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Aiming to Capitalize on a Shifting Liquidity Landscape? Think About Your Platform

Traders Magazine Online News, February 6, 2019

Gerry Turner

Financial market participants, it appears, are getting more intrepid by the day.

In search of fertile new trading environments, many firms are looking further afield than ever before and entering markets that only a few years ago would not have seemed feasible. From Asia to the Americas, buy-side and sell-side institutions are eyeing opportunities for proprietary trading, market-making, broking and other activities. Highlighting the trend, the Bank for International Settlements, in a recent report, said trading activity in fast-paced electronic markets was becoming increasingly fragmented across new venues.[1]

This fragmentation of liquidity is having a profound effect on business models for firms in the derivatives markets as an example. One of the most notable changes is that a new breed of intermediaries, mostly made up of principal trading firms (PTFs), have sprung up. “In recent years, a number of PTFs have moved from high-speed trading on an anonymous basis … to the direct, disclosed provision of liquidity to a network of clients,” the BIS report said.

The new breed, as well as more established players, are justifiably focused on the potential revenue and margins they may be able to achieve with a successful business strategy. However, in a fiercely competitive market place, this is also dependent on them having the right technology and platform strategy.

A firm’s platform strategy can play an outsized role in determining everything from the scope for flexibility to the health of its bottom line. And what not every company realizes is the degree to which technological change and outsourcing trends have opened up new possibilities, allowing firms to be more agile, quickly validate new markets and strategies (fail fast) and focus their limited resources on building their businesses’ unique selling points. Platform-as-a-service (PaaS) used to be a buzzword, now it’s a sensible strategy for ambitious trading firms looking to differentiate their offering and increase their profitability.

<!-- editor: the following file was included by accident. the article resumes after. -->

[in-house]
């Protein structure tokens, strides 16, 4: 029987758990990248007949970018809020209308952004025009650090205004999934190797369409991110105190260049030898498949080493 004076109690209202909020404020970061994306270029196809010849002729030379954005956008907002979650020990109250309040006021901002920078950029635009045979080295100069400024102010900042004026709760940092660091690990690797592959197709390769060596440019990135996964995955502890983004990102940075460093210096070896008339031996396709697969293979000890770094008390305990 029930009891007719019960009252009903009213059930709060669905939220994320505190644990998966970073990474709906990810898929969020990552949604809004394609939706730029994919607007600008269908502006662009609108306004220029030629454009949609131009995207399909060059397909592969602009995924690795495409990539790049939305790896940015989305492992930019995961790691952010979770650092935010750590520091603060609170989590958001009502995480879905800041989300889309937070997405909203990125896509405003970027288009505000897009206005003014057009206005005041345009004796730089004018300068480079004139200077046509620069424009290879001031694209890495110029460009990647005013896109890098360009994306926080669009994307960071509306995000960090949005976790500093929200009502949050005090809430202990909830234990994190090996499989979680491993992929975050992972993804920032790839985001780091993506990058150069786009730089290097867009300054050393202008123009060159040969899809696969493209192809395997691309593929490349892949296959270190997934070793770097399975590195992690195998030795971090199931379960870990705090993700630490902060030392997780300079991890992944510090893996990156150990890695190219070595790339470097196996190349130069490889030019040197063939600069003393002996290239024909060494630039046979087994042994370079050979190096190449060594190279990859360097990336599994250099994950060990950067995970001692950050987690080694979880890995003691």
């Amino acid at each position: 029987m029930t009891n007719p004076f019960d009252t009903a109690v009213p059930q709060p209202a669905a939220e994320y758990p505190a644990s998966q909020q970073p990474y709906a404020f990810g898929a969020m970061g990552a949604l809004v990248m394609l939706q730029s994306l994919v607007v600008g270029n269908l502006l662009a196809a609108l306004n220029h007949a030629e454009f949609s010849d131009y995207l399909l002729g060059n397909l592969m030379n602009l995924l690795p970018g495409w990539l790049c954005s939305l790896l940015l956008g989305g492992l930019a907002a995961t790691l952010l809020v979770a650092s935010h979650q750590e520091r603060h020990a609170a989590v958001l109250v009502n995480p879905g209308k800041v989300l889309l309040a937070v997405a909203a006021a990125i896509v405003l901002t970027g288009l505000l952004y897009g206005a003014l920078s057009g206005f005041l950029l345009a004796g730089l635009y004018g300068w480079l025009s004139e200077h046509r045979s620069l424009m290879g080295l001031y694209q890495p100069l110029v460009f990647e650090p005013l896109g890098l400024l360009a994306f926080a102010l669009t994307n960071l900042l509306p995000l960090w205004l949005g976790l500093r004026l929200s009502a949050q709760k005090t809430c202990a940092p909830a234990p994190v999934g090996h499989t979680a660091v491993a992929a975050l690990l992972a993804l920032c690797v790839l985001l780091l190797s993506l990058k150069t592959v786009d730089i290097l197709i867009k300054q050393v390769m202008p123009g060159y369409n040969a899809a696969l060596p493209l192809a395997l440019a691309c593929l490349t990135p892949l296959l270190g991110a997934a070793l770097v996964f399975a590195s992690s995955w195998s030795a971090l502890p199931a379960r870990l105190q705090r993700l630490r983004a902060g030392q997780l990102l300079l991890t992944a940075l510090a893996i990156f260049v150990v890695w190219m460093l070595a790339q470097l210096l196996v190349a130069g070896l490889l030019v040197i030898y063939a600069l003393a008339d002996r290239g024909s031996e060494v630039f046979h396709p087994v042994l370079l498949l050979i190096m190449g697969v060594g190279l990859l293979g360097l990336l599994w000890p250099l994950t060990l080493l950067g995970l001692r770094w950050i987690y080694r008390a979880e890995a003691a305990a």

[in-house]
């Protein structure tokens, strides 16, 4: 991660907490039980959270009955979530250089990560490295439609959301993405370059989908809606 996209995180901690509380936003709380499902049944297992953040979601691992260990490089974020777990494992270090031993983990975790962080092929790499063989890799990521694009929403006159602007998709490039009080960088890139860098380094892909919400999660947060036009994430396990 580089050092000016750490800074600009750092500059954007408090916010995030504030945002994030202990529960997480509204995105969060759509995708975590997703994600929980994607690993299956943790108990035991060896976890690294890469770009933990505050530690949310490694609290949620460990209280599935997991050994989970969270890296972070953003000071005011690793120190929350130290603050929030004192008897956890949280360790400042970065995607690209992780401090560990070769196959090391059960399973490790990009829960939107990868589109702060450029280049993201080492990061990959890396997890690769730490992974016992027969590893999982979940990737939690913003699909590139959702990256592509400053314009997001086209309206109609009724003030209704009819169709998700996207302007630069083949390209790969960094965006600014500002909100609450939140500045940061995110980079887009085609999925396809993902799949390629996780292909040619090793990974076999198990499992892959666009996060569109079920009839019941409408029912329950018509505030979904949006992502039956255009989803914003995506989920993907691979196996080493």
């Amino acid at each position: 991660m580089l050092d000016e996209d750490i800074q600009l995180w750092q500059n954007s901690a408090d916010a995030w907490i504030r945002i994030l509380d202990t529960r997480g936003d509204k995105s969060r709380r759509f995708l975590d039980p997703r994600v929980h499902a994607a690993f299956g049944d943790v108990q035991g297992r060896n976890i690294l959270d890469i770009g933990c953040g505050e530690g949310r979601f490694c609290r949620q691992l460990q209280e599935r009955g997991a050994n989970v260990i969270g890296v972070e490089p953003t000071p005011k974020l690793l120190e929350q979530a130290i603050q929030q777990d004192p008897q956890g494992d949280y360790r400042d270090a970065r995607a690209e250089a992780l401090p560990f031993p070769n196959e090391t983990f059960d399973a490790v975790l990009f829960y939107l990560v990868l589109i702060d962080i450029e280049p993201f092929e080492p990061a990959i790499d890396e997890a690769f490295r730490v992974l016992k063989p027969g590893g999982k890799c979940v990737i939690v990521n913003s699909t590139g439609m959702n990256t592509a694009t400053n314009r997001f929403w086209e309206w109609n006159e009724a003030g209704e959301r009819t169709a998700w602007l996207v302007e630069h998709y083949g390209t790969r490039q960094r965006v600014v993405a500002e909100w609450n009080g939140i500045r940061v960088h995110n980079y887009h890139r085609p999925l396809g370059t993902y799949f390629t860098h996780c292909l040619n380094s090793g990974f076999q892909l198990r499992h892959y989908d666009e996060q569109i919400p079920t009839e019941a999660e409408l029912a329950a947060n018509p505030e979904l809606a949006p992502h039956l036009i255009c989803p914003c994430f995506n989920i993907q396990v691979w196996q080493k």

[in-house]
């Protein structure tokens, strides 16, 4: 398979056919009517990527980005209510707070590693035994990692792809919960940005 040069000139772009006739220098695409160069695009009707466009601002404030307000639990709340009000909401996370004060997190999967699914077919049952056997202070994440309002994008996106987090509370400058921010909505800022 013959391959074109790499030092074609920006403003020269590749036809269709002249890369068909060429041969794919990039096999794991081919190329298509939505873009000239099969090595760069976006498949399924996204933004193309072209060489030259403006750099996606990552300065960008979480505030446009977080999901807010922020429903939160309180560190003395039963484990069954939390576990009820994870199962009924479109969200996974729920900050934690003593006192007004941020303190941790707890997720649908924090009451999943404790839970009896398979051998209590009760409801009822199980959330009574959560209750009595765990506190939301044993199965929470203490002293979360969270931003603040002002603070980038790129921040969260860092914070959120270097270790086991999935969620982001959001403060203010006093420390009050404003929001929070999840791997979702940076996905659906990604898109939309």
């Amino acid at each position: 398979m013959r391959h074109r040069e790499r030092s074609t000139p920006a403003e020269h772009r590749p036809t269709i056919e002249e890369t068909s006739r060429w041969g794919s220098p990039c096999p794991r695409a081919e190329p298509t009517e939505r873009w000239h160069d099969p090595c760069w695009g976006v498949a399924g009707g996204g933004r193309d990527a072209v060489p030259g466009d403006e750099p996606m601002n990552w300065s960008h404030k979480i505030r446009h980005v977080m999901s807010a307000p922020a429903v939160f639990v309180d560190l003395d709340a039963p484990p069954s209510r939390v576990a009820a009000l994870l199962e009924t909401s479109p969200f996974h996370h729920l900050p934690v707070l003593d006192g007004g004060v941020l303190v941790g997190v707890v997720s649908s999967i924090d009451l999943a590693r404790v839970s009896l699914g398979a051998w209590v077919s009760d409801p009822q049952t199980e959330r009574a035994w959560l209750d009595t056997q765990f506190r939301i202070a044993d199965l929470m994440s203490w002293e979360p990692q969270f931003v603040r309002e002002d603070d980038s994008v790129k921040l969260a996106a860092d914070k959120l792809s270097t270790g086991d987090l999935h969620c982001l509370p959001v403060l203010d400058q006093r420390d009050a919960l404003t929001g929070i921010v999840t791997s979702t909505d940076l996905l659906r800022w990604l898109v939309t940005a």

Trading trends and the bottom line

The growth of direct market access (DMA) provision has allowed PTFs to proliferate. Trading directly with an order book has become commonplace, even for buy-side firms that rely on brokers for clearing. But as these firms look to capitalize on a quickly shifting liquidity landscape, they need to be mindful of the business challenges that becoming a liquidity provider in electronic markets presents.

Liquidity provision is all about volume. The margins are thin, so firms looking to make money this way need either consistently robust volumes or the requisite flexibility and agility to enable them to scale their businesses accordingly based on internal and external factors such as a shifting regulatory, commercial and macro-economic landscape. 

With regards to the first condition, volumes in many markets have been falling. Global trading as measured by total rate, currency and equity-linked contracts outstanding has fallen by nearly 50 percent to around $11 trillion during the space of two years.[2]

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